In an extremely emotional victory in another vintage match between two legends, Steffi Graf took her game high above the Eiffel Tower and soared past Monica Seles 6-7 (2), 6-3, 6-4 to move into the final of Roland Garros.
The nail biting contest in gusty winds was a test of two of the game’s strongest wills, with the 21-time Grand Slam champion ripping two lethal forehand winners to give herself two match points. Graf converted on the first one with a big service winner down the tee. The often-injured 29-year-old let out a yell that shook Stade Roland Garros and she left the court shedding tears of joy.
“It was a very tough, close match,” Graf said. “I was able to take the risks when I needed to, especially at the end of the third set. I was very happy the way I closed out the match. It was a great atmosphere out there again. It was amazing to be out there…..It was extreme joy.”
Seles added, “I had my chances. It obviously comes down to one or two points. Those times Steffi played better and I played way too defensively. That’s why she came out the winner.”
As has been the case in most of their previous 14 matches, the outcome was determined by which woman served better and who would win the majority of rallies between Graf’s wicked slice backhand and Seles’ rolling topspin forehand. Graf prevailed, but barely, as Seles often dug her left heel in the dirt and whacked Graf’s slice down the line. But in many of the rallies, Seles failed to pick up Graf’s slice and dumped it into the net, or Graf was able to position Seles far enough into the corner so she could run around her backhand and paste a forehand winner.
“My forehand wasn’t working today, not just my attacking one, but my defensive one was nowhere,” said Seles, who still managed to hit 11 winners off her forehand side. “Because of the wind, my footwork wasn’t so good. That didn’t help my forehand.”
Graf said her backhand slice grew more effective as the match wore on. “In the beginning, I was trying to vary it too much,” Graf said. “I was trying to play down the line, down the middle. Toward the end, I wanted to go for it a little more. I realized that I needed to put a lot more depth on my slice and be aggressive with it. It worked, especially in the third set, very well….It’s very flat, it doesn’t stay up, there’s almost no chance for her to play down the line with a two-handed shot. She can only play my backhand. So she doesn’t have a lot of possibilities.”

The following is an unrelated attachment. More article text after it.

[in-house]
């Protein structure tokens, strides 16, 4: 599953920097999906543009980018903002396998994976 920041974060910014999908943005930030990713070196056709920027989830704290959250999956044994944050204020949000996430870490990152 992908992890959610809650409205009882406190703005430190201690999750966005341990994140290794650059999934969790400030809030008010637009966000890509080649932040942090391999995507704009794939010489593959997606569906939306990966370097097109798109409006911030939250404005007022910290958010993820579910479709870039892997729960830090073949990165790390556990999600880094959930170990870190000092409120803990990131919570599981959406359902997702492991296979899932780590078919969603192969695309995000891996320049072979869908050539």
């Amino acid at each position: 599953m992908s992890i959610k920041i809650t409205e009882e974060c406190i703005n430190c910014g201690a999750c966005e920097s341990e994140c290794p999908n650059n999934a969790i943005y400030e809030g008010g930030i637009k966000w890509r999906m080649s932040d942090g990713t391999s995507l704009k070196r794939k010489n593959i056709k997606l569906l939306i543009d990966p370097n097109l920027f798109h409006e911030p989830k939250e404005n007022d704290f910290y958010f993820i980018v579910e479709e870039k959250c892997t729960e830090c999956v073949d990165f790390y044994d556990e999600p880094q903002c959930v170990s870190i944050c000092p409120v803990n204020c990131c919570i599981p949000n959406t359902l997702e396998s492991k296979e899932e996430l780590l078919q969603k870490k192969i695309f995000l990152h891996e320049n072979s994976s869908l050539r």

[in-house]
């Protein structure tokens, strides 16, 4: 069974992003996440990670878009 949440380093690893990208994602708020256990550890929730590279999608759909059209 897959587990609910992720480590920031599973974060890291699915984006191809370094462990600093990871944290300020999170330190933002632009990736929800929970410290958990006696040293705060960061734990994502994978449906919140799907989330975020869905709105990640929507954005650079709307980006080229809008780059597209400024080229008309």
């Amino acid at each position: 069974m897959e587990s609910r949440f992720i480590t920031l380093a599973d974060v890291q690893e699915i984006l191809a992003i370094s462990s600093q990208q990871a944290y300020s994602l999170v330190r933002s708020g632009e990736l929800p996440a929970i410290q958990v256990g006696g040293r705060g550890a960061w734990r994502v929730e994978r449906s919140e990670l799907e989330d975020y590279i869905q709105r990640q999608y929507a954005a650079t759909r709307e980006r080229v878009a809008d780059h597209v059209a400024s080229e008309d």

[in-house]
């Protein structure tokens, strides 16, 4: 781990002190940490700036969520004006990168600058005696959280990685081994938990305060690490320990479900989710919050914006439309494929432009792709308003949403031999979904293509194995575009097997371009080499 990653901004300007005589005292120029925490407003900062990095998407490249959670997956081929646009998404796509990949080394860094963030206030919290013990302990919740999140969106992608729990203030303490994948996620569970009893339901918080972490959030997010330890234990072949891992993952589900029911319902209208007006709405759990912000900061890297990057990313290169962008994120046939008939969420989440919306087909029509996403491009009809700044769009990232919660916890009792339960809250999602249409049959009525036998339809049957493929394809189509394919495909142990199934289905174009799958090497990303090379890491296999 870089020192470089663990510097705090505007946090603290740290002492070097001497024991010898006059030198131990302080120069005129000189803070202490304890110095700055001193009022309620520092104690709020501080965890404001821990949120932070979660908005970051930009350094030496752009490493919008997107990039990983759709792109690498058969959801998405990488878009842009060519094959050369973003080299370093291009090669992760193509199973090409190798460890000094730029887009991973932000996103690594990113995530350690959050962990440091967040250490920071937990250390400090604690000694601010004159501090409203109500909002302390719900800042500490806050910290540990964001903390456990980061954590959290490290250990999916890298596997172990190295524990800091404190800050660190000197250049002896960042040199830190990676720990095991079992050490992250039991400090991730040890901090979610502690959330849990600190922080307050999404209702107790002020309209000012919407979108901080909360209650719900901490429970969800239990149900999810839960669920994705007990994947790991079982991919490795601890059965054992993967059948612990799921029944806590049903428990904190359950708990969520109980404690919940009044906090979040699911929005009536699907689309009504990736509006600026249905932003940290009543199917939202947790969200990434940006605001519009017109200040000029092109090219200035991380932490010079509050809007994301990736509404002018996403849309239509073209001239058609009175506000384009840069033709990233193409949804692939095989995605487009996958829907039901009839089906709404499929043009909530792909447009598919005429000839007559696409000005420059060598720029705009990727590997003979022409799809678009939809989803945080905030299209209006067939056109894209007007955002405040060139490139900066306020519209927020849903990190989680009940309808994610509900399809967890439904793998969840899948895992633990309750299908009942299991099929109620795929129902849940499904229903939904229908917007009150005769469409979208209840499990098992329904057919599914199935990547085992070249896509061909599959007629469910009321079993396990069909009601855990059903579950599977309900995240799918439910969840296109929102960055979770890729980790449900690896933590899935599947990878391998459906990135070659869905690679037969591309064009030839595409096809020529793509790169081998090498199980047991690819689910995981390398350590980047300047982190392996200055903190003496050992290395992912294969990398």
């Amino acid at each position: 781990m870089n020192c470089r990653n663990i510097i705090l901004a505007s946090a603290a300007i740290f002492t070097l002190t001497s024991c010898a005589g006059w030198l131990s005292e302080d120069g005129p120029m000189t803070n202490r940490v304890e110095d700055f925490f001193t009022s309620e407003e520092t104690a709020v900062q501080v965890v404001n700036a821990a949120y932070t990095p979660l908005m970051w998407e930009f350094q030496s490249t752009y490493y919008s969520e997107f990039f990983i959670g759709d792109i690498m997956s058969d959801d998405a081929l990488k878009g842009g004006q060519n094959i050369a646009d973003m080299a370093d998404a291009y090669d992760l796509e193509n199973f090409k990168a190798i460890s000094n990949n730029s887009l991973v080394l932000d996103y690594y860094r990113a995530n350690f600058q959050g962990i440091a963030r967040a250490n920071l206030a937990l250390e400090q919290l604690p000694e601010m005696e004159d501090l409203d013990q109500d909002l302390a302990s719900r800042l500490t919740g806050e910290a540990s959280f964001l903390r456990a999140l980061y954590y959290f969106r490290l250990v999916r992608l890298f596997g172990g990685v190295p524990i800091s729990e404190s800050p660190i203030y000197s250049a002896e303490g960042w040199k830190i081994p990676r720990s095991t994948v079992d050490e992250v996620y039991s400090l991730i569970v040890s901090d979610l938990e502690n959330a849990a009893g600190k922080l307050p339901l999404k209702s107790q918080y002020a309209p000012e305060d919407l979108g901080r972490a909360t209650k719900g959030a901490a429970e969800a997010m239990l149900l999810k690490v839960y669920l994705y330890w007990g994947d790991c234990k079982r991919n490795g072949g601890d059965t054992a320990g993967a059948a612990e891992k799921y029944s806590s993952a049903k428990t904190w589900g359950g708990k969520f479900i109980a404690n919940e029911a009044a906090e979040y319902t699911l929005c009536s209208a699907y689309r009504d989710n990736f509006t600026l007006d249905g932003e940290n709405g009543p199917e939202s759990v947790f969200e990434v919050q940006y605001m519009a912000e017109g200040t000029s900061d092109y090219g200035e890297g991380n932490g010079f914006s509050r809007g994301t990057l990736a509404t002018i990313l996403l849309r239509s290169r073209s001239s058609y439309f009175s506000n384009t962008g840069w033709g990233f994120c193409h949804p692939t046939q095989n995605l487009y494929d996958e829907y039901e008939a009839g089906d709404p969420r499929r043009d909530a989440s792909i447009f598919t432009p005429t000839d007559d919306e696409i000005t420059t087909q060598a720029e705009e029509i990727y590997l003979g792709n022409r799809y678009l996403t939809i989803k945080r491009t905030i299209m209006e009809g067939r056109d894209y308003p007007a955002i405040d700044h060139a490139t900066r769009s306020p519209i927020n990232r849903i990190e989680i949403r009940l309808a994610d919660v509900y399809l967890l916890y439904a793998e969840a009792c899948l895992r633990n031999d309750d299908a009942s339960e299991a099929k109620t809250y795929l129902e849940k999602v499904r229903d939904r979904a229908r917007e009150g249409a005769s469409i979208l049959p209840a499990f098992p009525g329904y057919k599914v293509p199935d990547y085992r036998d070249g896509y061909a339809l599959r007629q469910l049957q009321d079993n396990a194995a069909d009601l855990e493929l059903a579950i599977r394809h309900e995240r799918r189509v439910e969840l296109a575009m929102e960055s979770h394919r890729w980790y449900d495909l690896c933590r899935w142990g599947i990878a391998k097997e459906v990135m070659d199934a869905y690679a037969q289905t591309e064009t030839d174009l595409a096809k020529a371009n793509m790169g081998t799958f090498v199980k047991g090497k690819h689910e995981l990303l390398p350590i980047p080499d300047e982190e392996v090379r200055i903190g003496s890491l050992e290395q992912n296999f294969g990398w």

The nearly two-hour match saw Seles race out to a quick 2-0 lead in the first set, when Graf double-faulted on break point. The German would break back to 3-3 when Seles erred on her favorite shot, her backhand-down-the-line. The two served brilliantly into the tiebreaker, where Graf immediately got herself into a 1-4 hole behind three unforced errors. Seles was brilliant in closing out the breaker, crushing a forehand down-the-line winner, rolling a one-handed forehand crosscourt in front of the service line that Graf couldn’t touch, and smoking a service winner. Graf appeared to be in trouble to open the second set, when the
Yugoslavian-American held a break point, but Graf crunched a forehand down the line winner and held with an inside-out forehand. Graf broke Seles to go up 3-1 and fought off two break points to go ahead 5-2. Running with an abandon that the tennis world hasn’t seen in three years, Graf raced through the set’s final game, closing it out with a service winner.
Graf, a five-time Roland Garros champion, kept the pressure on at the beginning of the third set, when Seles lost control of her forehand and was broken to 0-1. But in perhaps the match’s most memorable game, Seles broke back to 2-2. After Graf held Seles off on two break points with a gorgeous drop shot and a service winner, Seles gained her third break point after a 21-ball, end-to-end rally that saw Graf blow an easy forehand pass. Graf then committed a backhand unforced error to hand Seles the game.
The match turned with the three-time Roland Garros champ Seles serving at 4-4, when she appeared exhausted shoveling out Graf’s slice, that was barely skidding off the clay. On her first break point, Graf belted a forehand crosscourt winner to gain a 5-4 edge. She then held to win the match. Graf, who will face Martina Hingis in the final, finished the match with 23 forehand winners, 11 service winners and three aces.
“I never felt comfortable in the wind,” Seles said. “I had a hard time getting my racket head speed. Even when I was playing well, I don’t think I played my groundstrokes as well as I should have.”
Graf, who hasn’t won a Grand Slam title since the ’96 U.S. Open, didn’t expect to be in the final. In fact, she said that she was only using Roland Garros as a warm-up to Wimbledon, a tournament she has won seven times and an event she still feels she owns. But on Thursday, when asked what her best chance to win a Grand Slam was, she answered, “Paris.”